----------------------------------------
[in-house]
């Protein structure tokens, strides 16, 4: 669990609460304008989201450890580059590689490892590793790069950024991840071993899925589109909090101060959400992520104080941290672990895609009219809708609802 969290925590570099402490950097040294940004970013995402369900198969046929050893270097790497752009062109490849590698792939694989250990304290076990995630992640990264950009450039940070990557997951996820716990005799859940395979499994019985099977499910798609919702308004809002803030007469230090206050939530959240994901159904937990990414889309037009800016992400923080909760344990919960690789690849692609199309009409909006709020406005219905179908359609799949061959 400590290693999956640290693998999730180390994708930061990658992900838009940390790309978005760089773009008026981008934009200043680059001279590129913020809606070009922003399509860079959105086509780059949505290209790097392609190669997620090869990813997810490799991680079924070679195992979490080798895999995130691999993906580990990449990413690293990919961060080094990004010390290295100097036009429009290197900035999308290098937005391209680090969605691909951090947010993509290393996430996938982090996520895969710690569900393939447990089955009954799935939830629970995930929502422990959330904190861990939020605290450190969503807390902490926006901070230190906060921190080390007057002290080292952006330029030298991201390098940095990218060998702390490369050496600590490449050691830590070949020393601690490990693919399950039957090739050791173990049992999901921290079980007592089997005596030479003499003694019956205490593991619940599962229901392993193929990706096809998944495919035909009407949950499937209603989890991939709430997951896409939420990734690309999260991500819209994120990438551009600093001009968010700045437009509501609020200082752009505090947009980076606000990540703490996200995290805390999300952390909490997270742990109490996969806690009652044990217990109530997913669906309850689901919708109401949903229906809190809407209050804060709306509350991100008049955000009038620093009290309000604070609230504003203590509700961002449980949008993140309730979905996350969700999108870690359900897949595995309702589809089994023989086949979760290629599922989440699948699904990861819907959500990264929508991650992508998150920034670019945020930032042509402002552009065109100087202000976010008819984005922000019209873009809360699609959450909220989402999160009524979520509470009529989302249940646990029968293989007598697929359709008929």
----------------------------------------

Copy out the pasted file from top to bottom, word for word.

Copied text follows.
[in-house]
């Protein structure tokens, strides 16, 4: 669990609460304008989201450890580059590689490892590793790069950024991840071993899925589109909090101060959400992520104080941290672990895609009219809708609802 969290925590570099402490950097040294940004970013995402369900198969046929050893270097790497752009062109490849590698792939694989250990304290076990995630992640990264950009450039940070990557997951996820716990005799859940395979499994019985099977499910798609919702308004809002803030007469230090206050939530959240994901159904937990990414889309037009800016992400923080909760344990919960690789690849692609199309009409909006709020406005219905179908359609799949061959 400590290693999956640290693998999730180390994708930061990658992900838009940390790309978005760089773009008026981008934009200043680059001279590129913020809606070009922003399509860079959105086509780059949505290209790097392609190669997620090869990813997810490799991680079924070679195992979490080798895999995130691999993906580990990449990413690293990919961060080094990004010390290295100097036009429009290197900035999308290098937005391209680090969605691909951090947010993509290393996430996938982090996520895969710690569900393939447990089955009954799935939830629970995930929502422990959330904190861990939020605290450190969503807390902490926006901070230190906060921190080390007057002290080292952006330029030298991201390098940095990218060998702390490369050496600590490449050691830590070949020393601690490990693919399950039957090739050791173990049992999901921290079980007592089997005596030479003499003694019956205490593991619940599962229901392993193929990706096809998944495919035909009407949950499937209603989890991939709430997951896409939420990734690309999260991500819209994120990438551009600093001009968010700045437009509501609020200082752009505090947009980076606000990540703490996200995290805390999300952390909490997270742990109490996969806690009652044990217990109530997913669906309850689901919708109401949903229906809190809407209050804060709306509350991100008049955000009038620093009290309000604070609230504003203590509700961002449980949008993140309730979905996350969700999108870690359900897949595995309702589809089994023989086949979760290629599922989440699948699904990861819907959500990264929508991650992508998150920034670019945020930032042509402002552009065109100087202000976010008819984005922000019209873009809360699609959450909220989402999160009524979520509470009529989302249940646990029968293989007598697929359709008929």